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Originally posted by liejunkie01
reply to post by OccamsRazor04
They are challenging the law because of religious beliefs.
= They feel that the law should not pertain to them.
I am not in any way for the government making anything mandetory such as insurance.
I am stating that they are trying to fight the( law unjust or not) because they feel that they should not have to follow it on religious beliefs.
They only feel it is unjust because of their "moral ethics". How can you sit there and say it any other way?
It is about religion versus the law. Otherwise they would just state that the law is unjust. Not because it goes against their Christian beliefs.
I see that you are taking a hardline position on this( it is very obvious). That is fine, I feel that it is interfering with your logical ability to se what it really is. Therefore this will be my last post on the subject.
Have a wonderful day fellow ATS member.
My reply was that in my opinion, IF that was the reason (which it is not), then it is gender discrimination to only allow women options to reduce pregnancies, especially when condoms are less intrusive and have fewer side effects to accomplish the same goal
actually, the USSC determined the entire "mandate" unConstitutional and the whole package ONLY acceptable as a tax.
Originally posted by Taiyed
Originally posted by OccamsRazor04
Originally posted by Taiyed
Hobby Lobby is a Corporation, not a Church.
Sorry, but they have to follow the law.
The law is unconstitutional. Sorry, the government has to follow the Constitution.
The SCOTUS reviewed the entire law, they never determined this portion of it unconstitutional.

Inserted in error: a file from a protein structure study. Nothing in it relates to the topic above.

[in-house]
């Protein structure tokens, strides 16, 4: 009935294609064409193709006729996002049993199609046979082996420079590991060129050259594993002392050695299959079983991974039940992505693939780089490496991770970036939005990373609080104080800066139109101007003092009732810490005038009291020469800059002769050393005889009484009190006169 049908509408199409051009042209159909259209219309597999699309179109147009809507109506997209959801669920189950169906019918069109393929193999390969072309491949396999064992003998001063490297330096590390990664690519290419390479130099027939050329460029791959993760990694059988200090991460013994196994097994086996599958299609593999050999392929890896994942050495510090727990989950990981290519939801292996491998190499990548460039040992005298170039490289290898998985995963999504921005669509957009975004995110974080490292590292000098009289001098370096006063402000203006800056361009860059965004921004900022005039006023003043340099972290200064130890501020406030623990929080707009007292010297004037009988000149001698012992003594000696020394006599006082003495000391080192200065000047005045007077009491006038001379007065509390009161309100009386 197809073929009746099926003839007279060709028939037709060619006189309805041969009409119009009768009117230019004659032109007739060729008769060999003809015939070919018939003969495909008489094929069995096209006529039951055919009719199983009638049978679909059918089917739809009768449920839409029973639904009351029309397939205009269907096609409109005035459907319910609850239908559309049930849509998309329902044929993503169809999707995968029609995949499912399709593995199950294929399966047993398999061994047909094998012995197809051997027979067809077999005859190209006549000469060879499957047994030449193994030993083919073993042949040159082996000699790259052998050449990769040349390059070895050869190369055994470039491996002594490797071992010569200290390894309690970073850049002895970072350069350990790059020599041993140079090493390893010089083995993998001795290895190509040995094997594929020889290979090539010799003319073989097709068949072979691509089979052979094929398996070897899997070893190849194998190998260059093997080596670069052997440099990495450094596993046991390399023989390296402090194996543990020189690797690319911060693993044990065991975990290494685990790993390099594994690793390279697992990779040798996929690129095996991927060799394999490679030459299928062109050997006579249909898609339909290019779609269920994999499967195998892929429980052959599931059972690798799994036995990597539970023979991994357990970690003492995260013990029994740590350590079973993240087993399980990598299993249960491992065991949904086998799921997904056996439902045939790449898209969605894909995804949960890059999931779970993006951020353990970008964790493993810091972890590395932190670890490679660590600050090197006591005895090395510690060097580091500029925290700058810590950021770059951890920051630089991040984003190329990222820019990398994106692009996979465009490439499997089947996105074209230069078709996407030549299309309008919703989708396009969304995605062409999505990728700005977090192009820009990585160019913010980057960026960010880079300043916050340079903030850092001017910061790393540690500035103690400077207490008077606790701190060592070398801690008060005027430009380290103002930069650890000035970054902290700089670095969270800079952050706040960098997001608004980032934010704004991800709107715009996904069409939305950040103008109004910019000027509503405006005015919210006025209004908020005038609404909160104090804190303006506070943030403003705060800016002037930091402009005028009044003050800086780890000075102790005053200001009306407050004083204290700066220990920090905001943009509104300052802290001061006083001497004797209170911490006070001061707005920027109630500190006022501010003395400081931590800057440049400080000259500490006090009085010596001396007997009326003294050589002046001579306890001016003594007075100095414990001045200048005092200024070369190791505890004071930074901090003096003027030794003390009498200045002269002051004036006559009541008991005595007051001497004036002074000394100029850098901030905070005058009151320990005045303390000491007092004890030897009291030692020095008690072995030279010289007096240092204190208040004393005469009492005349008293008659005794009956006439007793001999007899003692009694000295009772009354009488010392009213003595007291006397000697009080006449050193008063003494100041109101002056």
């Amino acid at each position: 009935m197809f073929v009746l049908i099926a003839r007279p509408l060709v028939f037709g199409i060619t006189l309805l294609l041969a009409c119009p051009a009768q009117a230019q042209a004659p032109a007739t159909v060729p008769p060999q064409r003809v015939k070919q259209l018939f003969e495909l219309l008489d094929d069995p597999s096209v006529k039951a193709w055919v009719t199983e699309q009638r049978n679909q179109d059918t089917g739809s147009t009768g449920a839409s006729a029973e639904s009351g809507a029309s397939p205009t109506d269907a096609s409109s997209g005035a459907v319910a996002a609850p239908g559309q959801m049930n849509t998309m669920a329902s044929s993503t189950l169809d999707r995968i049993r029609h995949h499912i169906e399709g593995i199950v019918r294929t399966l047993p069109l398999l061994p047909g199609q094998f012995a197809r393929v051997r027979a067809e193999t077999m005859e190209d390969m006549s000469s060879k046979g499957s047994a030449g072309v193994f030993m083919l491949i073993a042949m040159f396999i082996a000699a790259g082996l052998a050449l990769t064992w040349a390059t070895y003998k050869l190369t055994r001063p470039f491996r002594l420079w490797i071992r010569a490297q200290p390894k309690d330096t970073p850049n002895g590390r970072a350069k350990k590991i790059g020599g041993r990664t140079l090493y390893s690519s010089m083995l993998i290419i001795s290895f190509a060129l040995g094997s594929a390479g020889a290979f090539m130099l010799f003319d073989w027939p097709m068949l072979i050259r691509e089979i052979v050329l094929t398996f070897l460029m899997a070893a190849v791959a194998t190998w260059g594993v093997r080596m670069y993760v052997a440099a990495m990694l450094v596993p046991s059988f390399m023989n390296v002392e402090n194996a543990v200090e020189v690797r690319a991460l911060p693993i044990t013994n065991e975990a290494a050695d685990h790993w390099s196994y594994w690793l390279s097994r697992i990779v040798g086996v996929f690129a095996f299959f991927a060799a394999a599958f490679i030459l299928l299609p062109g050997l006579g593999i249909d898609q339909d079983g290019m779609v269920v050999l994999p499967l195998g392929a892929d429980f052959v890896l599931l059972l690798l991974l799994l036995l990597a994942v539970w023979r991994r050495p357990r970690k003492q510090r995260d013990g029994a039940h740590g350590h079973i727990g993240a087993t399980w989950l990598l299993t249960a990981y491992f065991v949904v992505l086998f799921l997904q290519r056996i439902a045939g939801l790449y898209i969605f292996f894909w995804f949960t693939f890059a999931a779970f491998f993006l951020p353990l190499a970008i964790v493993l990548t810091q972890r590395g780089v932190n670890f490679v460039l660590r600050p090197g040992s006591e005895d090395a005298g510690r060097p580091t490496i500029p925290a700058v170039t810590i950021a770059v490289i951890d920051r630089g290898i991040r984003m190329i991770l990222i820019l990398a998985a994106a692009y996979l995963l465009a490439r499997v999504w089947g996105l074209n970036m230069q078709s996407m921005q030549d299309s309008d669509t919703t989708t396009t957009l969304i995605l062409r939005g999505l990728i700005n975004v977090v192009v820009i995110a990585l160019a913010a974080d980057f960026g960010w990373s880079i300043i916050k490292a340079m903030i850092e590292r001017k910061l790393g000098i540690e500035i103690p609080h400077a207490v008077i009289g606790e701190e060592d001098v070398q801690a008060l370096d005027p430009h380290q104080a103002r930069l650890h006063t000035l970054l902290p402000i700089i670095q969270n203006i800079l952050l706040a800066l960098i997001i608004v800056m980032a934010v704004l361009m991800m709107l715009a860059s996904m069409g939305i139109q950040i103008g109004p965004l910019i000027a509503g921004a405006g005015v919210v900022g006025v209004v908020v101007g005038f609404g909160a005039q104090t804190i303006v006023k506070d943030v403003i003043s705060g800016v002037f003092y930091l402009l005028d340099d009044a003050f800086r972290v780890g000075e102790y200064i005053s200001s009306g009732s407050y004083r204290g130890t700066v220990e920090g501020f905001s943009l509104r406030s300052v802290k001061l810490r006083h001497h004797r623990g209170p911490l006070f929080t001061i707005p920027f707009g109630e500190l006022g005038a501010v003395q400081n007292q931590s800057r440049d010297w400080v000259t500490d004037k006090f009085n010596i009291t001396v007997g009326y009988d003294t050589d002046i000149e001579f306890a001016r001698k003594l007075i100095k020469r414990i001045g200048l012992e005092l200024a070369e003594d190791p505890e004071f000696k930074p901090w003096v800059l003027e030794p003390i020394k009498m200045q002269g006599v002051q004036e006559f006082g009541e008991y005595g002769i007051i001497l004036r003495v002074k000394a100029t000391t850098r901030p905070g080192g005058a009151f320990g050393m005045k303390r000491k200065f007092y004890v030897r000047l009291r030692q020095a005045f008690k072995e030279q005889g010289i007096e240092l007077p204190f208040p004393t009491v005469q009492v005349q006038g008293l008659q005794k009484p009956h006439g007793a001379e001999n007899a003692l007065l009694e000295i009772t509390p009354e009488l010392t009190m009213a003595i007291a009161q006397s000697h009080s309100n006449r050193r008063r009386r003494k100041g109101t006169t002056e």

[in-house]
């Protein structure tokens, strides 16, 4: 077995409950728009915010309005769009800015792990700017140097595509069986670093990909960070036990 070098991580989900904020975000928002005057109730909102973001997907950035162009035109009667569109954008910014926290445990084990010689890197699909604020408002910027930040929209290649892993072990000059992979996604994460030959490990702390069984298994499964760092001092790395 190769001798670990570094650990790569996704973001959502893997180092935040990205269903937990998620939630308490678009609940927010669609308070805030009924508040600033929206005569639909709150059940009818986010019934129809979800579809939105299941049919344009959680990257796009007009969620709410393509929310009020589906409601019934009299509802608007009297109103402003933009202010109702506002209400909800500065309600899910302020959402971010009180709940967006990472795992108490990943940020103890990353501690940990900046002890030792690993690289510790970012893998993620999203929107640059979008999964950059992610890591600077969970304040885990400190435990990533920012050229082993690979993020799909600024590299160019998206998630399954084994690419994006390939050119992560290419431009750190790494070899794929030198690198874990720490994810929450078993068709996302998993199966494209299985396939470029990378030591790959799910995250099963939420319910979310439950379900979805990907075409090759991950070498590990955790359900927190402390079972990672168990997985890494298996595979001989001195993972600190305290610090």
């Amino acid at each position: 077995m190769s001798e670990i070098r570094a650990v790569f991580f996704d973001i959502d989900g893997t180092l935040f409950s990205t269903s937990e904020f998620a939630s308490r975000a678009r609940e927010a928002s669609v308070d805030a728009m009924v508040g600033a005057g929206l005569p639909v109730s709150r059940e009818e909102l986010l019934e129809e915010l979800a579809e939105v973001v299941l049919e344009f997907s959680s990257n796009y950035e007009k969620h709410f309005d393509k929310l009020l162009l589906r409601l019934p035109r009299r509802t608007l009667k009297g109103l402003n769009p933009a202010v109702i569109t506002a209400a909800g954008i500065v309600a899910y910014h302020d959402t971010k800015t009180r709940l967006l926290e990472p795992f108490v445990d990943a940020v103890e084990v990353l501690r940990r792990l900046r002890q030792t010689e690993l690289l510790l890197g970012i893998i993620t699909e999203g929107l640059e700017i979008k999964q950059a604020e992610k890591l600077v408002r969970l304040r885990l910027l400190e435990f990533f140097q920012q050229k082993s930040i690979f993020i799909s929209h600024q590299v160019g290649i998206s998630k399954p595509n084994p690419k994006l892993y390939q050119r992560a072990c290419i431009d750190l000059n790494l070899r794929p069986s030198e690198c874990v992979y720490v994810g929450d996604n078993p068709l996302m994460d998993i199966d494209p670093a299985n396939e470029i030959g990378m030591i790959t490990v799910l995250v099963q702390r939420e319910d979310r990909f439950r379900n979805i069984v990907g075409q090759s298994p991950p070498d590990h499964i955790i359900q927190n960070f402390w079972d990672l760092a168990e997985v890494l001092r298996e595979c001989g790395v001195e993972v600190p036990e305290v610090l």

So sorry, Corporations, including Hobby Lobby, need to follow the law.
Originally posted by Honor93
reply to post by OccamsRazor04
yes, i was following along, just in a different time zone i think.
i didn't mean to infer that you did think that way, was just trying to emphasize the point you were making, because the conversation is truly ridiculous as there is no "real-life" comparison between any of them ... condoms, pills, procedures.
ummmm, then you don't want me to be honest on that point
trust me, they will and they do ... by the fistfulls
yes, they buy them too, just don't think for one minute they'll pass up freebies, i've never seen it happen yet.
here's a question going back to the original comment about the potential fine.
what if ... HL converted their business model to a Christian based co-op ??
do you think that would stop these silly court cases in their tracks ??
and why is it that only a company, ie, church, hospital, school, non-profit, can claim exemption via conscientious reasons ??
how did the individual get locked out of such an option ??
why is it that "our" morals (those not religiously affiliated), couldn't possibly be infringed by this ridiculous mandate ?
this opinion is far too extreme as medical services are denied regularly. (as in daily)